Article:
Spotlight - Helen Llewelyn

Textile artist Helen Llewelyn was born in Darley Dale, Derbyshire, moved to London in her teens, married a Welshman and settled in Carmarthen, where her four children and granddaughter were born. The beauty of the Tywi Valley and the Peak District inspired much of her work, though the city art galleries and quality fabric stores were a big influence.

The interest in textiles started early, then developed through City and Guilds classes, and eventually a contemporary textiles course at Carmarthen School of Art. Combining her quilting and weaving skills Helen won the National Wool Museum of Wales’ Annual Colleges Competition on the theme ‘Love Tokens’ in the First World War. She gained a First class honours B.A. degree at the College.

Her first solo exhibition was at the King Street Gallery in 2009, and her many works displayed there over the years have included the tapestry Carmarthen Bridge, and her interpretation of Mererid Hopwood’s poem Alban Hefin.

'The approach to my textile art, whether a commission or exhibition, is one of story-telling. Clough Williams-Ellis’ Carmarthen Bridge straddles the river and the railway with sleek lines and aerodynamic buttresses. It splits the river into three elements, but Tyson-Smith’s bronze relief is a reminder that it was once split by seven arches. The bustle has long gone from the Quay, but its walls still try to constrain the mighty Tywi. There are also muddy banks with thriving vegetation, and the backdrop of green hills has changed little in centuries. On a calm day, the surface of the water is still, yet in a fleeting moment ripples from a light breeze dazzle like sparkling beads in a reflecting sun'.  

The story starts outdoors but is brought to life on the table loom and sewing machine in her ‘never big enough’ studio space, but whose French window lets in the glorious daylight ideal for a textile artist. The calm relaxing atmosphere of the garden also permeates through the window but always at odds with the loathed yet necessary deadlines.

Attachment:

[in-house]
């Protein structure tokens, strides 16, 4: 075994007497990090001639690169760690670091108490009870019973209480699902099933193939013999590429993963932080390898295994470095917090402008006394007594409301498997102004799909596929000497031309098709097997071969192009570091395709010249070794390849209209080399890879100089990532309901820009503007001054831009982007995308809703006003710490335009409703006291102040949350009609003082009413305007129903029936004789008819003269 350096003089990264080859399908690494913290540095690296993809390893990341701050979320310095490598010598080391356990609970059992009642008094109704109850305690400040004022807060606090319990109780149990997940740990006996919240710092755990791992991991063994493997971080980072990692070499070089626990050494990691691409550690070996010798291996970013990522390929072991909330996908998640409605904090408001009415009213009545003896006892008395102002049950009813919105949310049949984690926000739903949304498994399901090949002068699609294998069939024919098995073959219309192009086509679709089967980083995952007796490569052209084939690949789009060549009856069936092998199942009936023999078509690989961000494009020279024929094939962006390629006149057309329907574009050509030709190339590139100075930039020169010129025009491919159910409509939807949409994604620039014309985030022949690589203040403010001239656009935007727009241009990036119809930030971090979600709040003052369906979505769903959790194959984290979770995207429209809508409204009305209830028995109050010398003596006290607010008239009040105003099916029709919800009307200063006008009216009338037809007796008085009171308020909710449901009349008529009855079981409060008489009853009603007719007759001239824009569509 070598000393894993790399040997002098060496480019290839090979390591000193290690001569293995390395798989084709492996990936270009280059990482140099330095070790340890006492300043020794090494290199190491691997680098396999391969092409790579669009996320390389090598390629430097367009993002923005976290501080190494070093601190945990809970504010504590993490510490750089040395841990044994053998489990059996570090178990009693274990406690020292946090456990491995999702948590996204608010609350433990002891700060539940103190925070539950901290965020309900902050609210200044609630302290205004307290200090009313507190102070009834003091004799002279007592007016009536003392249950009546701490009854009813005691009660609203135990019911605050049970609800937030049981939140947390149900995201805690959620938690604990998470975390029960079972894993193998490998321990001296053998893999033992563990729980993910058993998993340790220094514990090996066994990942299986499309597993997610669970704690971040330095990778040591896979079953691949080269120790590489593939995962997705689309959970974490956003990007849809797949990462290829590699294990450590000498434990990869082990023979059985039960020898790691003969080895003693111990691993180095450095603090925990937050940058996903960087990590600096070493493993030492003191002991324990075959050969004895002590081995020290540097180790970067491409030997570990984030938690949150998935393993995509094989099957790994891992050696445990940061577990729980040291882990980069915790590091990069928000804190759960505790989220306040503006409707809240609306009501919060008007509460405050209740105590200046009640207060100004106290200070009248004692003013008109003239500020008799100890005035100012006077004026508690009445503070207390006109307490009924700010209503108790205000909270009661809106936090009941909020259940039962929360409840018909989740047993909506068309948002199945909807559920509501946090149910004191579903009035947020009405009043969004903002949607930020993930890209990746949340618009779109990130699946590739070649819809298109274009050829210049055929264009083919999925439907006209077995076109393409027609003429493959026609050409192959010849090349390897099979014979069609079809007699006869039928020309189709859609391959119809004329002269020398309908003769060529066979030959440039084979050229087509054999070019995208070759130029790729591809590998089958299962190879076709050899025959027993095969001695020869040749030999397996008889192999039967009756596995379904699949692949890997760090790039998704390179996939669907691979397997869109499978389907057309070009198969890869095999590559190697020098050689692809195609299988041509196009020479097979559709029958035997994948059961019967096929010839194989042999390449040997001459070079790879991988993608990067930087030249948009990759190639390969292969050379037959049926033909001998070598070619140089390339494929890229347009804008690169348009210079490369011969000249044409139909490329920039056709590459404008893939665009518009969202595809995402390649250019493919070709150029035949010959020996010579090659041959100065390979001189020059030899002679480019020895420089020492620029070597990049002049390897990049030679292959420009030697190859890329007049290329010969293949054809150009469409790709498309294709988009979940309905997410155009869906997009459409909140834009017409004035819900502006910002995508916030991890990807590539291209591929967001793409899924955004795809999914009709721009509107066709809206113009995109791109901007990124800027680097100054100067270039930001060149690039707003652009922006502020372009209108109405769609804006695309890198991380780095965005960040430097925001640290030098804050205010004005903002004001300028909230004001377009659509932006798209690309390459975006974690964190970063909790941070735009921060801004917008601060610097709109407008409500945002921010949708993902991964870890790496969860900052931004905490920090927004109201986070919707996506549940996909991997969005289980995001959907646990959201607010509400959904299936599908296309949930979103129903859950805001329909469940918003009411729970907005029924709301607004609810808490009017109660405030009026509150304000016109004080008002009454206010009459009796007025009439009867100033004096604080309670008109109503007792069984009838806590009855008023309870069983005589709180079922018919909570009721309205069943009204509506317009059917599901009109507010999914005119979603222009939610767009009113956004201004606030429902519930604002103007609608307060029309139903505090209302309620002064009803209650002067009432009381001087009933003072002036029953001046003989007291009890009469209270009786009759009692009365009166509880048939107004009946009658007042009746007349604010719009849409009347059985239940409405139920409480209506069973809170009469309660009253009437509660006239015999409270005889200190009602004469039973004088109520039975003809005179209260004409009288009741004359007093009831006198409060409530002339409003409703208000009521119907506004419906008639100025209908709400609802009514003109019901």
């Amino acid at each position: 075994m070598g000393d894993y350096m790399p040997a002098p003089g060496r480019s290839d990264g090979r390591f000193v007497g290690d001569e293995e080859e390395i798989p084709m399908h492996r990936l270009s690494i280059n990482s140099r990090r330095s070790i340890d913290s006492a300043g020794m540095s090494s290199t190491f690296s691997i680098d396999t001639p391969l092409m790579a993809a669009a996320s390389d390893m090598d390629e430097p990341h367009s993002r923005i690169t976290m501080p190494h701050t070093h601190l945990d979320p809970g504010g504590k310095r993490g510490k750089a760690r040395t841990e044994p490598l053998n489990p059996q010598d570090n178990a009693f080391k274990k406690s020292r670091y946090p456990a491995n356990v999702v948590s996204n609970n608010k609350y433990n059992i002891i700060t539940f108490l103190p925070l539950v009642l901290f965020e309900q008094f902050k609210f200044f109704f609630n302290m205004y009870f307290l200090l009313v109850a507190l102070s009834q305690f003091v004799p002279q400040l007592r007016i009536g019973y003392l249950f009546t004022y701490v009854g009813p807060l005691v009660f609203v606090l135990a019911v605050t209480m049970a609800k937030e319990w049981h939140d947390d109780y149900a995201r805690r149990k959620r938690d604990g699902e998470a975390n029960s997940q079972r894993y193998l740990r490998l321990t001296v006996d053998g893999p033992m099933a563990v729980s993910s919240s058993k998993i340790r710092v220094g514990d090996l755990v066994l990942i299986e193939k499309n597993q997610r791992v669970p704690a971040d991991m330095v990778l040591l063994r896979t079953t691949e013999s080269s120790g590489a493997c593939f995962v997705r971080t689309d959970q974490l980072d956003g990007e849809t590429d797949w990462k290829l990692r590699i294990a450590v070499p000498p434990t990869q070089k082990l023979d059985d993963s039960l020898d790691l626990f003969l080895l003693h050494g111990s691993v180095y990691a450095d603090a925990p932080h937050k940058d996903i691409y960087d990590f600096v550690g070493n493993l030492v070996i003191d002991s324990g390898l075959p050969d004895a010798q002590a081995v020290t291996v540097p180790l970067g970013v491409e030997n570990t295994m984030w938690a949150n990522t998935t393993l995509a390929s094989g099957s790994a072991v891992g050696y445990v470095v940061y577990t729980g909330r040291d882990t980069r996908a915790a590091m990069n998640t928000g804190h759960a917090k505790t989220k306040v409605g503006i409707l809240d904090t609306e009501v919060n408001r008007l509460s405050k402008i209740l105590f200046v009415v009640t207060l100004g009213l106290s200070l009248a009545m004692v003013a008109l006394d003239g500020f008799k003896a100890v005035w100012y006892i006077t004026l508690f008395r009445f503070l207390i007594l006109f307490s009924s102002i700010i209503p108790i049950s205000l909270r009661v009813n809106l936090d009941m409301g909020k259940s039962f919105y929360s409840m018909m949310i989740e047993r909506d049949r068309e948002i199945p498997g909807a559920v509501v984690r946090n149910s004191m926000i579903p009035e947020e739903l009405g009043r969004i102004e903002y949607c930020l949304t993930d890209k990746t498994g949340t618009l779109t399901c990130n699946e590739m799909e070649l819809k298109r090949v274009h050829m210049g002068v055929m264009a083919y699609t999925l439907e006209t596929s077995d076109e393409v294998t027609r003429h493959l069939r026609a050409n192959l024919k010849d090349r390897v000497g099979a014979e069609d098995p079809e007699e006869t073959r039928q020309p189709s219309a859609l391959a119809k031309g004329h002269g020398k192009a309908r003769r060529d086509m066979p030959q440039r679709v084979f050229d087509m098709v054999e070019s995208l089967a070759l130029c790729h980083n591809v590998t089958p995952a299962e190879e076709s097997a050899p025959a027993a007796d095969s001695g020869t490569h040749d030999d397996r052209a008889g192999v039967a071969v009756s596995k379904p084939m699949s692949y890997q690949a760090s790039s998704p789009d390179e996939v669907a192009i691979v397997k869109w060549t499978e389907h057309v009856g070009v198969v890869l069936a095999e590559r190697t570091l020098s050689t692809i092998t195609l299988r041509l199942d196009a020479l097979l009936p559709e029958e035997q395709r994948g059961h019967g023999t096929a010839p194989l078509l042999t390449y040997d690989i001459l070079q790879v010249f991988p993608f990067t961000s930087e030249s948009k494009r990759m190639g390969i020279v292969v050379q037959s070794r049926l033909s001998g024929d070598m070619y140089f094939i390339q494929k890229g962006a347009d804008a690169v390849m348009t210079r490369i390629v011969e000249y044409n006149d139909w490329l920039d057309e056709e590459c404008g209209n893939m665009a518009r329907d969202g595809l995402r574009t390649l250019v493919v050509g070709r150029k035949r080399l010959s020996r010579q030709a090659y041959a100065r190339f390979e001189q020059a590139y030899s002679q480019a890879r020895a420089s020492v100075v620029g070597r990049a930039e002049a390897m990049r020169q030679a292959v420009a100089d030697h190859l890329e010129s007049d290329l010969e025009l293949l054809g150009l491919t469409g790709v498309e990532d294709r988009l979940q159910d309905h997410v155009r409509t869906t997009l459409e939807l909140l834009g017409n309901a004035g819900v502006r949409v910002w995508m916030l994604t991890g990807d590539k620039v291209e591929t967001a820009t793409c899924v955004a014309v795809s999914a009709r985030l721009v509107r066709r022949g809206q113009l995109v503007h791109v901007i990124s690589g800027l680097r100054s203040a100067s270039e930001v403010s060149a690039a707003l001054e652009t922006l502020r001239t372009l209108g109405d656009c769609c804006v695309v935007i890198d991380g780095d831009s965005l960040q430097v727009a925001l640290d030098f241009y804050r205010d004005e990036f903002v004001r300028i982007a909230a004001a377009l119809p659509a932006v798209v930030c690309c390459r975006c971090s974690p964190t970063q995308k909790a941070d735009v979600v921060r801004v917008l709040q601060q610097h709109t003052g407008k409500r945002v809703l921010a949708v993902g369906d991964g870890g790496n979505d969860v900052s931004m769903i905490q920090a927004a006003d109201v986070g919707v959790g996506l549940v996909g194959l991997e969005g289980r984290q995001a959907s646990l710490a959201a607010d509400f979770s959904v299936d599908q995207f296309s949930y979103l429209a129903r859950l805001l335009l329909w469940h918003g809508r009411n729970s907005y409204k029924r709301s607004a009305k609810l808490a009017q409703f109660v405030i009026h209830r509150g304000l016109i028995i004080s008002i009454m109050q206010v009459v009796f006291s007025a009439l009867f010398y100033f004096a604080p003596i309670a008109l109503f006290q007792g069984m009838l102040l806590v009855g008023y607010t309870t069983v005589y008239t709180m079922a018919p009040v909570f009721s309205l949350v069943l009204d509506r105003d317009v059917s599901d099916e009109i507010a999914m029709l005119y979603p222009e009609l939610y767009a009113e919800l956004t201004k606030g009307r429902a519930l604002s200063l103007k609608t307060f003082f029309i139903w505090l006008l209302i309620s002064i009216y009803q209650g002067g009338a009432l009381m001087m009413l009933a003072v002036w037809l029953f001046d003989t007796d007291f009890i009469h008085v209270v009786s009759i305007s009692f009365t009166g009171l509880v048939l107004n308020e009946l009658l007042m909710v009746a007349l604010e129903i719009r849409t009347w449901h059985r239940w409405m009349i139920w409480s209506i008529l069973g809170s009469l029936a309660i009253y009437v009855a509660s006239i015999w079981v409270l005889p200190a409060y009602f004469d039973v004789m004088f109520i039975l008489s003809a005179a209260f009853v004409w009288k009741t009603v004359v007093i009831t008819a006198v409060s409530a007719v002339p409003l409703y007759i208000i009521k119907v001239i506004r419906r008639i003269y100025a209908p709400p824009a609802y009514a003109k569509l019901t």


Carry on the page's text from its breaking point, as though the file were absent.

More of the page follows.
As with flowers and trees, the colours and textures of fabrics are inspirational. No favourites, but the plain red woollen flannel from Felin Teifi was excellent quality. Dip-dyeing natural cotton yarns help create subtle painterly colour palettes, with acrylic yarns and Swarovski beads an additional delight. A good stash of material is not only essential but a joy, as too the many techniques from Soumac to Shibori.

Taking part in exhibitions is always a pleasure and more so if the art work pleases others. Seeing different places, scenery and cultures is much appreciated, and there is great pride in knowing that the contemporary textiles continue a culture from the dawn of history.

Helen will be in the gallery on Saturday 21st October 11am - 3pm for you to meet her and have a chat about her work.

Featured Artist Helen Llewelyn

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Textiles have been the vehicle for Helen's art work for the last ten years. She joined King Street Gallery in January 2008.

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Spotlight - Helen Llewelyn

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